So I went to Kublacon. Friday afternoon, I GM-ed Monster of the Week. I was a little disappointed to only get 3 players. My time slot probably played a role, but mostly I blame the feckless description I had to come up with in a hurry because I’d waited until the last day to submit my game proposals.
My mystery was lifted from Dog Eats Dog. I think it went ok, but I should have done more to up the stakes and the threat level throughout the game. Next time, the monster will have minions. After defeating the chupacabra and finding her two cubs, our heroes located a chupacabra rescue society and transported them there – a happy ending… for everyone except the Chosen, who had had to skip out on planning her best friend’s birthday party to hunt the chupacabra, and so the party was a disaster and her former best friend hates her now.
More disappointing was getting no players at all for Left Coast. Again, Friday 6-8 probably isn’t the most promising slot, but mostly I think my description failed to convey AWESOME STORYTELLING GAME OF PHILDICKIAN HIGH WEIRDNESS!
But it meant I got to hit the Dealers’ room during its first hours, and scored the brand new Investigator Weapons, Vol. 1 for Call of Cthulhu inexplicably at 75% off. I love everything about this book – the period photos, the layout, the content, and the geeky obssessive thoroughness as it catalogs guns from all over the world that were in circulation in the ‘20’s and ‘30’s. The content about laws, attitudes toward guns, and availability may be of use to me, but I’m probably never going to engage in a game where we’re counting rounds and rolling precise, per-gun chances of misfire. But it still makes me happy that this exists.
I didn’t try to get into a game Friday night, figuring I’d want the time to recover from GM-ing, and I wanted to make it to the flea market at 11. Being unclear on the concept, I killed time in my room for a couple of hours until going down at about a quarter of to find the line for the flea market was hundreds deep. Now I understand why the Lifetime membership perk of admission to the flea market 15 minutes early is actually a big deal.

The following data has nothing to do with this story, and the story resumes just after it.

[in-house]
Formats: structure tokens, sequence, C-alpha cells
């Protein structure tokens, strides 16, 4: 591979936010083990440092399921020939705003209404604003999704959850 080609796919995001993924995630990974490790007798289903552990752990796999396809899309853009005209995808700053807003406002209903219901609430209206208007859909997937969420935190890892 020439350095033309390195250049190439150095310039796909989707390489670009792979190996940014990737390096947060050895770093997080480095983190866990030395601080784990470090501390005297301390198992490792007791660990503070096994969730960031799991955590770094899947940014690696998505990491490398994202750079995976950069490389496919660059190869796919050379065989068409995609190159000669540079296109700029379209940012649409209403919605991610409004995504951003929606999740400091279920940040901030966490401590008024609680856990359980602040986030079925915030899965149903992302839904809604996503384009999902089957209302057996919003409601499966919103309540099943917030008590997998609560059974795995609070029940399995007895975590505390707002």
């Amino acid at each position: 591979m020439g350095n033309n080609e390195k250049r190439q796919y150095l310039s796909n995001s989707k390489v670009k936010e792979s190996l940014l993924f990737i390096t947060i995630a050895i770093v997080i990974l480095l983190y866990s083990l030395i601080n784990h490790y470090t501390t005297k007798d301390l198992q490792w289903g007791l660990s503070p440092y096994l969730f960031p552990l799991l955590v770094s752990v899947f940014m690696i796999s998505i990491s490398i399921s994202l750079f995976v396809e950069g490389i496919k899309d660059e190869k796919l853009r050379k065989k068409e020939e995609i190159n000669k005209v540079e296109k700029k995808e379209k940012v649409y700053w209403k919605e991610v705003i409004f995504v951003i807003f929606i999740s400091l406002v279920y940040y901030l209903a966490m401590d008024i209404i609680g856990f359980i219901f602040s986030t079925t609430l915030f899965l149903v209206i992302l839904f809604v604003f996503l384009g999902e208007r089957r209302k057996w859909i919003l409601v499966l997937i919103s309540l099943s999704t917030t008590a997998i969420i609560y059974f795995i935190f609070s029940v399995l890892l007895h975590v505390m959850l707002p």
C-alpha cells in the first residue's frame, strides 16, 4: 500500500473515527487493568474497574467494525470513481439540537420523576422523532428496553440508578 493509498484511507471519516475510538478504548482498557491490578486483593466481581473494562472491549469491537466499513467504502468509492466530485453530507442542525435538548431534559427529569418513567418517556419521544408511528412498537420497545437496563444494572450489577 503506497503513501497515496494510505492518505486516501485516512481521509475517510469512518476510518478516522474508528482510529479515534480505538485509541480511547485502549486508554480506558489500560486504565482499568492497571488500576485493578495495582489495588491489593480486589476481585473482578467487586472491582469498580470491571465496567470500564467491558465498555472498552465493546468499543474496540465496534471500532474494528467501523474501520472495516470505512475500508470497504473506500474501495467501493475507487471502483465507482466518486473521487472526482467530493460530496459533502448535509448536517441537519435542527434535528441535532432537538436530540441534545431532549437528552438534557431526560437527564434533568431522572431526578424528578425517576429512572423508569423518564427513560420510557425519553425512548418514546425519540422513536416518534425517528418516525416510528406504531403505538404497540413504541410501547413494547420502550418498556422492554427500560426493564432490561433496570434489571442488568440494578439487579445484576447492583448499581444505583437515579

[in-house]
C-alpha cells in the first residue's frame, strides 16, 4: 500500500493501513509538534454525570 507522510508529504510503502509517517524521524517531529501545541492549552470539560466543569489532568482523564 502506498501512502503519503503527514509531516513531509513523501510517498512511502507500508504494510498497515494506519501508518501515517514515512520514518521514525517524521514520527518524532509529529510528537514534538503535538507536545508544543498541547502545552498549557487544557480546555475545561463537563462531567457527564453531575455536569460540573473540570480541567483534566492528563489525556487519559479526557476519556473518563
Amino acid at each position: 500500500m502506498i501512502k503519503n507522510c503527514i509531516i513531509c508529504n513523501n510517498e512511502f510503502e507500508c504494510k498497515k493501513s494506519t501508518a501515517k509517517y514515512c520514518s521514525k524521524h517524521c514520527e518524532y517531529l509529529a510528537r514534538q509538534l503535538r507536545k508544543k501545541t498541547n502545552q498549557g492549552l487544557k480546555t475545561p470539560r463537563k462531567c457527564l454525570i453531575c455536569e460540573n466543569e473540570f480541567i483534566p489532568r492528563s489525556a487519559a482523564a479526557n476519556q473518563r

Kublacon sensibly caps the number of people let in the room at a time, and only allows more as people exit, so it took a half hour until I even got in, but it wasn’t uncomfortably crowded. I picked up Engel and Strike Force and some GURPS Supers supplements.
Saturday morning, I played a playtest of Guns and Glamour by Mickey Schulz GM-ed by John Kim. It’s about a population of refugees from the losing side of a civil war in Faerie crossing into the American midwest in the ‘20’s and establishing themselves in gangland Chicago. The rules are largely from MonsterHearts (which I adore, so that’s a good thing); the biggest variation is that you have both a race and a profession and get moves from each. I was a goblin lieutenant for an NPC Sidhe crime boss, desperately trying to smooth over messes despite having no real authority, and continuing to assure everyone that the boss had some secret plan that would all make sense in the end and it only looked like he was selling us all down the river by setting up the Sidhe, trolls, and pixies as an overclass.